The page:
This happened circa 1995 during a visit to northern Afghanistan to meet Gen. Rashid Dostum. It so happened that the then Pakistani interior minister Naseerullah Babar also came to town with a Taliban delegation that included late Mullah Rabbani who was number 2 in the hierarchy. (Rabbani died of cancer in a London hospital.) Babar was on a mission to introduce Rabbani to Dostum.
Dostum later narrated that Babar made a nice little presentation about the infinite possibilities of a working relationship between him and the Taliban, and thereafter gently tapped Rabbani with his baton and asked him to say a few words (Babar used to be a 2-star general and always carried a baton) — as if the reputed Taliban boss was a little mongrel on a tight Pakistani leash.
Of course, Rabbani felt greatly embarrassed, but it was obvious to everyone present that the Taliban had no identity and were mere playthings of the Pakistani security establishment.
This little story always came to mind whenever anyone posed the big question regarding Pakistan’s control over the Taliban. A myth has come into being that Taliban are lords and masters of their domain and Pakistani security establishment is helpless. Even knowledgeable, esteemed Pakistani commentators like Rahimullah Yusufzai keep falling
The myth gets a big hand from a commentary in the latest issue of Foreign Policy magazine titled “The quiet rise of the Quetta Shura”. It appears Quetta Shura is so openly present in Baluchistan under the watchful eyes of the Pakistani security establishment, even running hospitals to treat young Talibs wounded in operations against the US and NATO forces.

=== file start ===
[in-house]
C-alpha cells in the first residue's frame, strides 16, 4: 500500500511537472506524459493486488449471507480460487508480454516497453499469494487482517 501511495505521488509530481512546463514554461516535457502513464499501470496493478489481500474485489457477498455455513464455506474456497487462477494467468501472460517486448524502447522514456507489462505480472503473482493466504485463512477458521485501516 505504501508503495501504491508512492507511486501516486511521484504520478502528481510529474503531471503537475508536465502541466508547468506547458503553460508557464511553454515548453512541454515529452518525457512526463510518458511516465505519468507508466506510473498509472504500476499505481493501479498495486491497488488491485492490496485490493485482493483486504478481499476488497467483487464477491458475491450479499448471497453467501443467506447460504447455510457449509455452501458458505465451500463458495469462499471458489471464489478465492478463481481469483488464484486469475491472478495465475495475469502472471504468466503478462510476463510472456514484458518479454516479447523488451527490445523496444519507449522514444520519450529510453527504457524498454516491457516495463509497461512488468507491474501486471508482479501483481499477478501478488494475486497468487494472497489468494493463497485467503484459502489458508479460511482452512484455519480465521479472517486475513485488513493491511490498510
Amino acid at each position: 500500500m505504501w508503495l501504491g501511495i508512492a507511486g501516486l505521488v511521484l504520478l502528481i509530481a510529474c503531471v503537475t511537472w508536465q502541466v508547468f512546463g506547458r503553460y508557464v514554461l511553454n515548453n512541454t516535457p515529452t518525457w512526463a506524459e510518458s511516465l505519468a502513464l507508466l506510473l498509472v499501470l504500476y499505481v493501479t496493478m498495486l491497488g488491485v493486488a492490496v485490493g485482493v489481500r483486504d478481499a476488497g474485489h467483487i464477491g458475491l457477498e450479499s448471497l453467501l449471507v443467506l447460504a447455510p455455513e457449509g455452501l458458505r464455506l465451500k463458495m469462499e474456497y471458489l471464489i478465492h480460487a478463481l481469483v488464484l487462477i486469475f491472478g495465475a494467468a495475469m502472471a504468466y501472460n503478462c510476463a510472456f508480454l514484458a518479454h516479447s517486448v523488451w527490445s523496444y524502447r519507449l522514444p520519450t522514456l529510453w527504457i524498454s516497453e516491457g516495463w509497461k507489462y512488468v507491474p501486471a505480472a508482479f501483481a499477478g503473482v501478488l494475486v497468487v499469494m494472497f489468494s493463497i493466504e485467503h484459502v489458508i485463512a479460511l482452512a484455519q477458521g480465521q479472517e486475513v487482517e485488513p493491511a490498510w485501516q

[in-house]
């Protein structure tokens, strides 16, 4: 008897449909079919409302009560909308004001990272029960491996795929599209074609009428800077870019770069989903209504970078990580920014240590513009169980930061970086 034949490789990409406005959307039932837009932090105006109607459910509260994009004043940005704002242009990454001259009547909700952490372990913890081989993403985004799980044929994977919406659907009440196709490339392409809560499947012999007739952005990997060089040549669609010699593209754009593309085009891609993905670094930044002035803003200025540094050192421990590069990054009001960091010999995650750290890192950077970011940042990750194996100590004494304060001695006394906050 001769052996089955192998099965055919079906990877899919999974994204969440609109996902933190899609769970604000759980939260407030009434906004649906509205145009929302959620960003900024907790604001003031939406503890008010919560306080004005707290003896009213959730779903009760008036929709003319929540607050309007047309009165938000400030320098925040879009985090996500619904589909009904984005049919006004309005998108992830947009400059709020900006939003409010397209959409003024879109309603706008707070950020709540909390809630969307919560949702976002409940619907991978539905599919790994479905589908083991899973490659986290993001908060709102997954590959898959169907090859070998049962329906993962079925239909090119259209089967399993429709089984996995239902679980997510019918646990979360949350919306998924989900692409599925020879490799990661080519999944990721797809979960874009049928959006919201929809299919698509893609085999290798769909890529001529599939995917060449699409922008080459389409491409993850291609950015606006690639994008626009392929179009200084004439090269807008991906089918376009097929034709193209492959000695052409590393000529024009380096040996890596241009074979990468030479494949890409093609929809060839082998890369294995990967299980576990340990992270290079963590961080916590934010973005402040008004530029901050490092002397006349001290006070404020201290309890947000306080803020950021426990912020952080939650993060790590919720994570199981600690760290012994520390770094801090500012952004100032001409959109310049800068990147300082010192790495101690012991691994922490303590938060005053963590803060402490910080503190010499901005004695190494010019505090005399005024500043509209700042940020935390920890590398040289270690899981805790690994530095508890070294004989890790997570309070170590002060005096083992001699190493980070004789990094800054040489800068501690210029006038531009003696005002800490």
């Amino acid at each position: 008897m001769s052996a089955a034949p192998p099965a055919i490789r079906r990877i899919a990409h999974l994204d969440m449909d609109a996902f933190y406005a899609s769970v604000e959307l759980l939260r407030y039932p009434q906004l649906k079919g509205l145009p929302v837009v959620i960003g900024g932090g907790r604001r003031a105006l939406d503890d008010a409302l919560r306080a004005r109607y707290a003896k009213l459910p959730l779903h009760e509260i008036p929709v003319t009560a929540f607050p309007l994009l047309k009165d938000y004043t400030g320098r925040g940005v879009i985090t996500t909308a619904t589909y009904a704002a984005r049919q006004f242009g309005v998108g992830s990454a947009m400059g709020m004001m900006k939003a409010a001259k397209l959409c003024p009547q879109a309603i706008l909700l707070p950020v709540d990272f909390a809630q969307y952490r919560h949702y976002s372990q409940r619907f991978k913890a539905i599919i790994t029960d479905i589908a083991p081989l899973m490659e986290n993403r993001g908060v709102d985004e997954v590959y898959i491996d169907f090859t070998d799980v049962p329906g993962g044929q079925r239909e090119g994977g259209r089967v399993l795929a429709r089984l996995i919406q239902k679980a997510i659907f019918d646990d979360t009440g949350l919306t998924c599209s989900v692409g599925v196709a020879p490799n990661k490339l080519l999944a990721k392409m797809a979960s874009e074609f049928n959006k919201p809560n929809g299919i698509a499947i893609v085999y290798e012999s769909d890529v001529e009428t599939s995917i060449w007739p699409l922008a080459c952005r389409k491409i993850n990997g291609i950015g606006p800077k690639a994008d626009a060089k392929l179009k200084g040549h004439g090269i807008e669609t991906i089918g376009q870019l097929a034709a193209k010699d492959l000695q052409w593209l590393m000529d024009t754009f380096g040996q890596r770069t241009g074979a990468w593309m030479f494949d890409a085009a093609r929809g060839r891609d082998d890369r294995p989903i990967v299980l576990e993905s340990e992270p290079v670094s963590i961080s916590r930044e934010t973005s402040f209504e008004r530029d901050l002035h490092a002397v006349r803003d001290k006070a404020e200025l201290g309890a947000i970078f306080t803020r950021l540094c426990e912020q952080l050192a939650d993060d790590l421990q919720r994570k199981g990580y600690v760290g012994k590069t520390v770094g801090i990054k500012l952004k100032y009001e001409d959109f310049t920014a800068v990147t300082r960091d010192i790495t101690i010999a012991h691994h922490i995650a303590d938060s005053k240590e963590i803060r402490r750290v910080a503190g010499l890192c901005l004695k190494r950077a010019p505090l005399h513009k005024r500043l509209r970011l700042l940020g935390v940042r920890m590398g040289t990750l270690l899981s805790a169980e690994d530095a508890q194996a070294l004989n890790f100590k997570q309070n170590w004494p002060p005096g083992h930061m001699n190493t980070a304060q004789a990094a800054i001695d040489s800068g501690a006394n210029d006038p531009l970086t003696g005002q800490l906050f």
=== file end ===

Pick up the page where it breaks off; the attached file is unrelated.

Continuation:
Obviously, Pakistani security establishment has a nexus with the Taliban. But how does it work? The article says: “But there is a difference between all out support and an effort to influence militant organizations… The Pakistan Army… does not have the ability to fully control militias. However, in warfare militaries do try to maintain communication channels with these groups in order to influence them through either direct or indirect means. The efforts of the Pakistan Army to influence the groups are at times taken out of context, and amplified in the media as direct sponsoring and support of terrorism.”
Got it? It’s as simple as that. So, the myth lingers on. The FP article is here
Posted in Military, Politics.
– August 15, 2012